MODE Excel Function

Article byTanuj Kumar
Edited byAshish Kumar Srivastav
Reviewed byDheeraj Vaidya, CFA, FRM

MODE Function in Excel

The MODE function is categorized as statistical function in Excel. In mathematical terms, the MODE returns the MODE for a given data set. For example, the MODE in Excel returns the most often occurring or repetitive value in an array or range of data.

For example, =MODE(1,2,3,4,5,6,6,7) returns 6. 

MODE Formula in Excel

MODE Formula in Excel

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The MODE formula has the following parameters: number1 and [number2].

  • number1: It is an array of the number parameters or a set of one or more numeric values for which we want to calculate the mode.
  • [number2]: It is an array of optional parameters.

How to Use MODE Function in Excel?

The MODE function in Excel is very simple and easy to use. Let us understand the working of the MODE function by some examples. The MODE formula can be used as a worksheet function and VBA functionVBA FunctionVBA functions serve the primary purpose to carry out specific calculations and to return a value. Therefore, in VBA, we use syntax to specify the parameters and data type while defining the function. Such functions are called user-defined more.

You can download this MODE Function Excel Template here – MODE Function Excel Template

MODE Excel Function Video

Example #1

Let us consider a given set of numbers. First, we have to calculate the MODE formula in Excel, then apply the MODE formula to the given values, as shown in the table below.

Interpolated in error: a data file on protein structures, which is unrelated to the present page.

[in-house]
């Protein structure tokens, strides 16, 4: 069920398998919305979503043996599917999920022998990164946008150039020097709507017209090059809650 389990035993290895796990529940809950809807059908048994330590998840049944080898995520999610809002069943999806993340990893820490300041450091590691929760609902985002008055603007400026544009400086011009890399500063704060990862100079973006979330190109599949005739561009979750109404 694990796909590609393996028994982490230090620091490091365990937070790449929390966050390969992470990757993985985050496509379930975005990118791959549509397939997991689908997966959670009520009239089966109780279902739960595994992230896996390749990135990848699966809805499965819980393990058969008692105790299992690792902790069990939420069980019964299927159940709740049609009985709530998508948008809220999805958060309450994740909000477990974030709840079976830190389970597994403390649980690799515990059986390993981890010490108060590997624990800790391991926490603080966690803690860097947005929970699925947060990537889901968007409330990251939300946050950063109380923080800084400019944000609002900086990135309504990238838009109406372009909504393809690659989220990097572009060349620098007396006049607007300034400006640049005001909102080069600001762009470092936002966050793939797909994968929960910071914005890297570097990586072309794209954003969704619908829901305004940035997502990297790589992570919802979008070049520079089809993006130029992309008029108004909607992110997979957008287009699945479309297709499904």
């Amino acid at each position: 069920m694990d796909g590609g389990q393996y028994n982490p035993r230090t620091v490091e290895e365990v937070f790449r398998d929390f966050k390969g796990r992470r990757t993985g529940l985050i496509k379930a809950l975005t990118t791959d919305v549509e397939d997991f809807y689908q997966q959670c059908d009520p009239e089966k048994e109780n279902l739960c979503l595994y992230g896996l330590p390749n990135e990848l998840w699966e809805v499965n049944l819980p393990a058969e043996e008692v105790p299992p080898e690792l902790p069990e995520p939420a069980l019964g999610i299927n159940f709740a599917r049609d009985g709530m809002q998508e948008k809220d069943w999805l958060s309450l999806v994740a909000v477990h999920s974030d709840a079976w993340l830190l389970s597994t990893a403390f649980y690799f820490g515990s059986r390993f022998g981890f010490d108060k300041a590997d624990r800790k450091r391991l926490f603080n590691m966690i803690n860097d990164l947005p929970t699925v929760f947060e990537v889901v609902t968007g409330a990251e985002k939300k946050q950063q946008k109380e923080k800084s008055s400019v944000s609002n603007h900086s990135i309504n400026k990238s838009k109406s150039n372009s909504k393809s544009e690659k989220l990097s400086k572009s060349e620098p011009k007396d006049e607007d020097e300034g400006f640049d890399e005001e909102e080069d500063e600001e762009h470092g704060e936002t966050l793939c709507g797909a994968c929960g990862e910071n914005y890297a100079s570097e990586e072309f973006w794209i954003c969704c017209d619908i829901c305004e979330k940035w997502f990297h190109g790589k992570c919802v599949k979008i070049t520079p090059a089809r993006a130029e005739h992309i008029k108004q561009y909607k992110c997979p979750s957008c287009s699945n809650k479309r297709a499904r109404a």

=MODE(A3:A22)  output will be 15.

MODE Function in Excel - Example -1

Example #2

Let us consider a given set of values here. The two logical values exist in the provided data set. Now, apply the MODE formula here. The MODE function ignores the logical value and returns the output.

=MODE(C3:C22) and output will be 15.

Example -2

Example #3

In the MODE formula example, we have a data set with non-numeric values, empty values, and zero in the data. Therefore, the MODE function ignores the empty non-numeric value, considers zero as the value, and provides the most repetitive value from the given data set, as shown in the table below.

=MODE(E3:E22) and output will be 15.

Example -3

Example #4

In the MODE formula example, we have a given data set in the horizontal table, and we apply the MODE function to get the most repetitive values from the given data set.

Example -4

MODE Function can be used as a VBA Function

Suppose we have the data sets located in the Excel sheet ranging from A1 to A10. Then, we can calculate the MODE formula with the given data sets by using the below VBA functions:

Sub MODEcal()  // start the MODE function scope

Dim x as Range //declare the range x and y

Dim MODE as integer

set x = Range(“A1:A10”) //set  data sets to Range x.

MODE = Application.worksheetfunction.mode(x)

MsgBox MODE // print the MODE value in message box.

End sub // End the MODE function

Things to Know about the MODE Function in Excel

  • The arguments can be numbers or names, arrays, or references containing numbers.
  • This function ignores the values if an array or reference argument contains text, logical values, or empty cells. However, any cells with the value zero are included.
  • The arguments that are error values or text we cannot translate into numbers cause errors.
  • The MODE function gives #NUM! Error if no duplicates/repetitive values exist in the supplied data sets. Hence, there is no mode within the provided values.

=MODE(A28:A37) as there are no duplicate values in the supplied data set MODE function through #N/A error.

Example -5
  • The MODE function provides #VALUE! Error, when a value supplied directly to the MODE is non-numeric and not part of an array. The MODE function ignores non-numeric functions in the array of values.


Example -6

This article is a guide to MODE in Excel. We discuss the MODE formula in Excel and how to use the MODE function, along with Excel examples and downloadable Excel templates. You may also look at these useful functions in Excel: –